(*steve*) ¡sǝpodᴉʇuɐ ǝɥʇ ɹɐǝɥd Moderator

    25,497
    2,838
    Jan 21, 2010
    I'm no expert on repairs of valve electronics.

    My guess is that you've damaged the output valve(s), but that is based on nothing but knowing the cause of some valve failures.

    It is possible that you may have damaged the output transformer or other (cheaper) components.

    As such, I can't offer you any real help.

    We do have some people who seem to have significant valve experience, and maybe one will be able to help you. Knowing the history of the unit (operating without a load until smoke came out) followed by stress from a high output may point them in the direction of the most probable fault(s).

    Good luck.
     
  5. Rleo6965

    Rleo6965

    585
    9
    Jan 22, 2012
    Mostly vacuum tubes does not have intermittent problem. It can only be weak or totally defective. Probably you have defective power supply. Let experience technician to troubleshoot. High voltage exist on power supply.+B.
     
  6. duke37

    duke37

    5,364
    772
    Jan 9, 2011
    You will need to understand such circuits and to work gradually through the amp to find the problem. Since it has smoked, you may be able to see a faulty component.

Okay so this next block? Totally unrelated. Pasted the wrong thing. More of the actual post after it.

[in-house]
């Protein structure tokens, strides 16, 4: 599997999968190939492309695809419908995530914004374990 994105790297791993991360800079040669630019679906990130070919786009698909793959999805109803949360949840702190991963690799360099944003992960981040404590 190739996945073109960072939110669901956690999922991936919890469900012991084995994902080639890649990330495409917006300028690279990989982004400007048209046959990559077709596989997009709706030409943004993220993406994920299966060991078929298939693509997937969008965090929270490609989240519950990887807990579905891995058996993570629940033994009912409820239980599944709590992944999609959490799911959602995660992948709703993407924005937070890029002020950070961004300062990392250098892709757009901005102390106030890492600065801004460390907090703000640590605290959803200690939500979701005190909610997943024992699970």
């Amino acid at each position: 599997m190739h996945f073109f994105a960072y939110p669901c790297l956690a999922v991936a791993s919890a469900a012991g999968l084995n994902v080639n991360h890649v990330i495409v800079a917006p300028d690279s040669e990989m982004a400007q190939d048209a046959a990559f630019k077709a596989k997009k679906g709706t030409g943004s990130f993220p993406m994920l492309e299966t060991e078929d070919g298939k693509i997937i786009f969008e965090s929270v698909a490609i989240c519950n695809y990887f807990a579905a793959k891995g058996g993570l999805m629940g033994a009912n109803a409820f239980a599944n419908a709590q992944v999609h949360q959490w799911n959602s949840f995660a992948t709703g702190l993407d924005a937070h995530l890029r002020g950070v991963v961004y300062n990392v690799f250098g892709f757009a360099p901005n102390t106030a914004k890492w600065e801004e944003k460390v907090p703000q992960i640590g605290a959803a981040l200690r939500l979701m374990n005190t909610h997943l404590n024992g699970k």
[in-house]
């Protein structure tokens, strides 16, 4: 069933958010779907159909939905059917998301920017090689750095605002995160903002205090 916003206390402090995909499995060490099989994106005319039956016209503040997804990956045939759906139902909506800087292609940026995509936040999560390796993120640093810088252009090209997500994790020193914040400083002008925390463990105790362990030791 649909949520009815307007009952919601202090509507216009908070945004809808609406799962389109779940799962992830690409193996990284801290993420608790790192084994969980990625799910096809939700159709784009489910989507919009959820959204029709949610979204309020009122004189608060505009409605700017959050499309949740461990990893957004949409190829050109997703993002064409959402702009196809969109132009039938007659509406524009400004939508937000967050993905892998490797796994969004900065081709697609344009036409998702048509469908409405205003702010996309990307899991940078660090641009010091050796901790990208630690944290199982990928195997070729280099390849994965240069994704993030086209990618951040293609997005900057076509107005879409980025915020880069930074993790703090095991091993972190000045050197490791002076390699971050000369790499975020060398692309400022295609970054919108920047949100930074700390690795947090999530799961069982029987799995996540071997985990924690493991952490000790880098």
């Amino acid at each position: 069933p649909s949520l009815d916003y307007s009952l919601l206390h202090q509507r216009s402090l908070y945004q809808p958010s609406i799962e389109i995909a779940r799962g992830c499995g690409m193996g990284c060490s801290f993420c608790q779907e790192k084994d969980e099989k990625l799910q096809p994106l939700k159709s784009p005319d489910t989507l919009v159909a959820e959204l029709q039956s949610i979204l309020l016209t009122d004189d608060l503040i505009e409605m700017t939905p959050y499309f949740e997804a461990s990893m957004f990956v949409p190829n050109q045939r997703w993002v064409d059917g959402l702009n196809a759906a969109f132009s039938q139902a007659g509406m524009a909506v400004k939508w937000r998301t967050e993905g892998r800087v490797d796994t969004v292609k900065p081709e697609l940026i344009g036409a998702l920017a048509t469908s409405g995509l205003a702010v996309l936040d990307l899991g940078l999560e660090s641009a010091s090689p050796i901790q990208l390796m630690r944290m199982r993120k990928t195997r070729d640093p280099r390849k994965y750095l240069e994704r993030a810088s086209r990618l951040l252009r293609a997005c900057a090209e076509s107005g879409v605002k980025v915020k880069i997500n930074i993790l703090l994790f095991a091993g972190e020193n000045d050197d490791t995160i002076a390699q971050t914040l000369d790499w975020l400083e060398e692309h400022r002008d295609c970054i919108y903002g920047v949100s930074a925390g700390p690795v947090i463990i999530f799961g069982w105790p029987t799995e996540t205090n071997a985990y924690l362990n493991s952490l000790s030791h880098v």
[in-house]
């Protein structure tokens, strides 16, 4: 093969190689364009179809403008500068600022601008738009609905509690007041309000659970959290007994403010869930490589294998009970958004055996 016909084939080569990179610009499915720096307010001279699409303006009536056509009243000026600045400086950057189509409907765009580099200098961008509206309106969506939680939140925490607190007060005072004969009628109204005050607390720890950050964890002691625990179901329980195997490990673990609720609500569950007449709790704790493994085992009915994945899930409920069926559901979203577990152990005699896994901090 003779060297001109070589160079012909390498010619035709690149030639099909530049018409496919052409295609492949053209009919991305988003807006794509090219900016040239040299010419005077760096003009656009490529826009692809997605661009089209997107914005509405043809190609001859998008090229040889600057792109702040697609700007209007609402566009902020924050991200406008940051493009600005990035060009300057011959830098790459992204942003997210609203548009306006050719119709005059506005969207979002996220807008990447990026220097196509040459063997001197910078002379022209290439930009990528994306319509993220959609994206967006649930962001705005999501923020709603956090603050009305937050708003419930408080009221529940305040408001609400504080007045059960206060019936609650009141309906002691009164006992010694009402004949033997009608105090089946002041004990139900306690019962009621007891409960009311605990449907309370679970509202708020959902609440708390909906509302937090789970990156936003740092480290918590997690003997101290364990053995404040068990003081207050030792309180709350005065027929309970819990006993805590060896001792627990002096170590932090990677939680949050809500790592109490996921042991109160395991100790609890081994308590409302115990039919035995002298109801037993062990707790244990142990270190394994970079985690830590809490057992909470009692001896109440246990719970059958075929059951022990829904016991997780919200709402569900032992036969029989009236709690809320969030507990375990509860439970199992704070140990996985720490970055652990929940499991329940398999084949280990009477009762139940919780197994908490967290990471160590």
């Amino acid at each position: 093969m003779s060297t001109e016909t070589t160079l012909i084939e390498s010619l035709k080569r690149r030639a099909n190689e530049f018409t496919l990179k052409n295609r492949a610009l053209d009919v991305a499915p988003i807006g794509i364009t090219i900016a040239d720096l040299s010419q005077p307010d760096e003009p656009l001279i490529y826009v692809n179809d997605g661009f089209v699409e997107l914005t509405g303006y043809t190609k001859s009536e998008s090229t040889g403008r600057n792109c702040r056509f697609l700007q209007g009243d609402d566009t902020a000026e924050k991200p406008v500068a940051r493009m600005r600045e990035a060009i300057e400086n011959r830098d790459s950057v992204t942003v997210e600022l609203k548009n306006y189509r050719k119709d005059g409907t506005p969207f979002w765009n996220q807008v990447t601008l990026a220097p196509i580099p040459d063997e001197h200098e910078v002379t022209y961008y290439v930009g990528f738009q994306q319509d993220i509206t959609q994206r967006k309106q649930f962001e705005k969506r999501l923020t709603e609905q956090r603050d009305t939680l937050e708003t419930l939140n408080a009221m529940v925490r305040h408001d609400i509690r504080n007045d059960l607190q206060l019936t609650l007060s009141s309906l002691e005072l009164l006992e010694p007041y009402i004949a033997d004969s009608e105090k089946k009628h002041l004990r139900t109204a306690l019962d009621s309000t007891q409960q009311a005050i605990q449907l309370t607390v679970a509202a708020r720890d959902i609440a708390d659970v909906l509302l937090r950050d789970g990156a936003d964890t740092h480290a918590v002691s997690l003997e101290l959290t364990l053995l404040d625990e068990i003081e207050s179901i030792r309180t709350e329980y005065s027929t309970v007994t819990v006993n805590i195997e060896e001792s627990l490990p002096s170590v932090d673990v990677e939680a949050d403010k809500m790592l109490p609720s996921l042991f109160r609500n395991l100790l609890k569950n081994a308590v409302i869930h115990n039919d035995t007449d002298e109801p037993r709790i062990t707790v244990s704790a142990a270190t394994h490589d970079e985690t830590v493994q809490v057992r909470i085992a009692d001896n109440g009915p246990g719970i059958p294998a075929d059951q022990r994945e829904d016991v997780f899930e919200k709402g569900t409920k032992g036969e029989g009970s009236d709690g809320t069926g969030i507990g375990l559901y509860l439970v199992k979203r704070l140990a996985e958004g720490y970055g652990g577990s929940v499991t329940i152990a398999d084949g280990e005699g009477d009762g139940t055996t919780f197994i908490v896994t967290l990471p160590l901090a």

You are a novice and should not play with high voltages. Remember that even when the amp is turned off and unplugged, there could be high voltages on the capacitors.

    Instabilty as you describe (motor boating) is usually due to faulty power supply (B+) capacitors.
     
  7. dietermoreno

    dietermoreno

    238
    0
    Dec 30, 2012
    Well that's a relief to know that "motor boating" is usually caused by capacitors, rather than a messed up output transformer.

    Output transformers don't run cheap. Capacitors do run cheap.

    I don't know where the power supply capacitors are. If I take photos of the chassis will you help to point me in the right direction?

    And if I find the power supply capacitors, what is a safe way to discharge them?
     
  8. Rleo6965

    Rleo6965

    585
    9
    Jan 22, 2012
    Use the ac plug of soldering iron to discharge the capacitor. It will act a 30W bleeding resistor and well insulated. Touch ac plug both terminal to capacitor terminals and wait 30 second before removing it. You can safely discharge even 400V DC.:)
     

    Attached Files:

    Last edited: Apr 29, 2013
  9. dietermoreno

    dietermoreno

    238
    0
    Dec 30, 2012
    Oh okay, well then that would require me to first buy a sodering iron.

    Well I'm not going to buy a sodering iron until I find out what is wrong with my other amp in my other amp repair thread, so I will focus on looking at that other amp first before looking at this amp.

    When I get around to it, I'll post pictures of the chassis of this amp.
     
  10. (*steve*)

    (*steve*) ¡sǝpodᴉʇuɐ ǝɥʇ ɹɐǝɥd Moderator

    25,497
    2,838
    Jan 21, 2010
    OK, but a soldering iron is probably a good purchase.

    (Is there any other country beside the US that has a "silent L"?)